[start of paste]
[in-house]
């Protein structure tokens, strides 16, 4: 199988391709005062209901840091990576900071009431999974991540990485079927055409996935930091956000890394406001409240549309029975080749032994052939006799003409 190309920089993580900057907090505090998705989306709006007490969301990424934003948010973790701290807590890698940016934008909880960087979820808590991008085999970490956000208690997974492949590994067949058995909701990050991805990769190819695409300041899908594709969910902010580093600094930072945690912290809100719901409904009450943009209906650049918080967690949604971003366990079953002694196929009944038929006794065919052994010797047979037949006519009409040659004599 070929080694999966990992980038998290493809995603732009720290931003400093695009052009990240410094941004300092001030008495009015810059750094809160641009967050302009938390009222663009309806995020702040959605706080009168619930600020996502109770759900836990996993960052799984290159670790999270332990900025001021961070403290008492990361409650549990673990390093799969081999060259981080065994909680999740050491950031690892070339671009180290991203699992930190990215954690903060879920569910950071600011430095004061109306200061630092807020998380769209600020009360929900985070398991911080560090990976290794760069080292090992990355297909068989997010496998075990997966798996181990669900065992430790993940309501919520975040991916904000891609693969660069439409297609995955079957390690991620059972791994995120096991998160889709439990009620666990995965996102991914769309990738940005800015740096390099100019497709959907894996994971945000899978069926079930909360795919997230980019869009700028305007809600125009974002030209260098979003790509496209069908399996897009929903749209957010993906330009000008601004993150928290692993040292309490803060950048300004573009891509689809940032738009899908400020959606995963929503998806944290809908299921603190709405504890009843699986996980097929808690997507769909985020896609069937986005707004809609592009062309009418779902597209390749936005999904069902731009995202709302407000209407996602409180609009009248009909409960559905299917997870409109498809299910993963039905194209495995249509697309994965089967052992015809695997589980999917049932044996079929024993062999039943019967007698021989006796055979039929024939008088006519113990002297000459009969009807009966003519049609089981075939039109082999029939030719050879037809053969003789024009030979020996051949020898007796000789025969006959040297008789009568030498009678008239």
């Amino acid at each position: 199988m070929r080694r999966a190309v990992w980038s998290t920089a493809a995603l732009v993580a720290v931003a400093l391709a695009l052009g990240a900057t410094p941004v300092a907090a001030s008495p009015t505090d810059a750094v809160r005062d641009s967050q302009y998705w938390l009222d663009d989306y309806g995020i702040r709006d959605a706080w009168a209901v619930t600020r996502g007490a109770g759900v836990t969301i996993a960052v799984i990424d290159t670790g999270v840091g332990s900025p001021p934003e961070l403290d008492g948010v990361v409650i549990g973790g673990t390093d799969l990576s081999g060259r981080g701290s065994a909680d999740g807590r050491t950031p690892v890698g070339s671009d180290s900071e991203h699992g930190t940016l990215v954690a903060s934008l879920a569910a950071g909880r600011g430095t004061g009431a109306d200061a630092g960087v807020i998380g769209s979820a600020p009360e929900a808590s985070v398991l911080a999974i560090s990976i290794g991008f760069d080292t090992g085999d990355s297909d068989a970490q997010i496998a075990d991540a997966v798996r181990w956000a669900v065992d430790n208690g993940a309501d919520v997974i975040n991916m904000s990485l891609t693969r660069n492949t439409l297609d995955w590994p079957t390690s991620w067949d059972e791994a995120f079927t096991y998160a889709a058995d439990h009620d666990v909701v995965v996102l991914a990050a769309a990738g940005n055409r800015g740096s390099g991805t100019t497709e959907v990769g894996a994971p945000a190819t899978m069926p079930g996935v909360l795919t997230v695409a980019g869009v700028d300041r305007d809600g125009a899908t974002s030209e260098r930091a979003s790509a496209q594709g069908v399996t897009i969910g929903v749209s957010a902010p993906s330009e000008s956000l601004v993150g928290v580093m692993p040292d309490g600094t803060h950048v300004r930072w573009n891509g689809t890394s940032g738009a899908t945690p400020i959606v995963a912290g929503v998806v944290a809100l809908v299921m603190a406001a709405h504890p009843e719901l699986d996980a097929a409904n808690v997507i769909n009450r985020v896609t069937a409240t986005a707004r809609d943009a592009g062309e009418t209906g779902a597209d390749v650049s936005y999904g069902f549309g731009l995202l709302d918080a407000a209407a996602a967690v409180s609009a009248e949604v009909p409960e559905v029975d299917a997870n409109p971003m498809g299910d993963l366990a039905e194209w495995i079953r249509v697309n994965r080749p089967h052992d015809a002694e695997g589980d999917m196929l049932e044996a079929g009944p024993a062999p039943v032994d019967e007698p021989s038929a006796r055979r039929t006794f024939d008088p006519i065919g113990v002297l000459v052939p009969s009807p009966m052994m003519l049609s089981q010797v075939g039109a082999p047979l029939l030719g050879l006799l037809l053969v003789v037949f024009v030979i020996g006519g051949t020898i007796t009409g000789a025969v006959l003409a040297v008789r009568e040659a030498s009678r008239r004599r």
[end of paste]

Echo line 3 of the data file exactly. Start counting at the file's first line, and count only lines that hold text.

């Amino acid at each position: 199988m070929r080694r999966a190309v990992w980038s998290t920089a493809a995603l732009v993580a720290v931003a400093l391709a695009l052009g990240a900057t410094p941004v300092a907090a001030s008495p009015t505090d810059a750094v809160r005062d641009s967050q302009y998705w938390l009222d663009d989306y309806g995020i702040r709006d959605a706080w009168a209901v619930t600020r996502g007490a109770g759900v836990t969301i996993a960052v799984i990424d290159t670790g999270v840091g332990s900025p001021p934003e961070l403290d008492g948010v990361v409650i549990g973790g673990t390093d799969l990576s081999g060259r981080g701290s065994a909680d999740g807590r050491t950031p690892v890698g070339s671009d180290s900071e991203h699992g930190t940016l990215v954690a903060s934008l879920a569910a950071g909880r600011g430095t004061g009431a109306d200061a630092g960087v807020i998380g769209s979820a600020p009360e929900a808590s985070v398991l911080a999974i560090s990976i290794g991008f760069d080292t090992g085999d990355s297909d068989a970490q997010i496998a075990d991540a997966v798996r181990w956000a669900v065992d430790n208690g993940a309501d919520v997974i975040n991916m904000s990485l891609t693969r660069n492949t439409l297609d995955w590994p079957t390690s991620w067949d059972e791994a995120f079927t096991y998160a889709a058995d439990h009620d666990v909701v995965v996102l991914a990050a769309a990738g940005n055409r800015g740096s390099g991805t100019t497709e959907v990769g894996a994971p945000a190819t899978m069926p079930g996935v909360l795919t997230v695409a980019g869009v700028d300041r305007d809600g125009a899908t974002s030209e260098r930091a979003s790509a496209q594709g069908v399996t897009i969910g929903v749209s957010a902010p993906s330009e000008s956000l601004v993150g928290v580093m692993p040292d309490g600094t803060h950048v300004r930072w573009n891509g689809t890394s940032g738009a899908t945690p400020i959606v995963a912290g929503v998806v944290a809100l809908v299921m603190a406001a709405h504890p009843e719901l699986d996980a097929a409904n808690v997507i769909n009450r985020v896609t069937a409240t986005a707004r809609d943009a592009g062309e009418t209906g779902a597209d390749v650049s936005y999904g069902f549309g731009l995202l709302d918080a407000a209407a996602a967690v409180s609009a009248e949604v009909p409960e559905v029975d299917a997870n409109p971003m498809g299910d993963l366990a039905e194209w495995i079953r249509v697309n994965r080749p089967h052992d015809a002694e695997g589980d999917m196929l049932e044996a079929g009944p024993a062999p039943v032994d019967e007698p021989s038929a006796r055979r039929t006794f024939d008088p006519i065919g113990v002297l000459v052939p009969s009807p009966m052994m003519l049609s089981q010797v075939g039109a082999p047979l029939l030719g050879l006799l037809l053969v003789v037949f024009v030979i020996g006519g051949t020898i007796t009409g000789a025969v006959l003409a040297v008789r009568e040659a030498s009678r008239r004599r």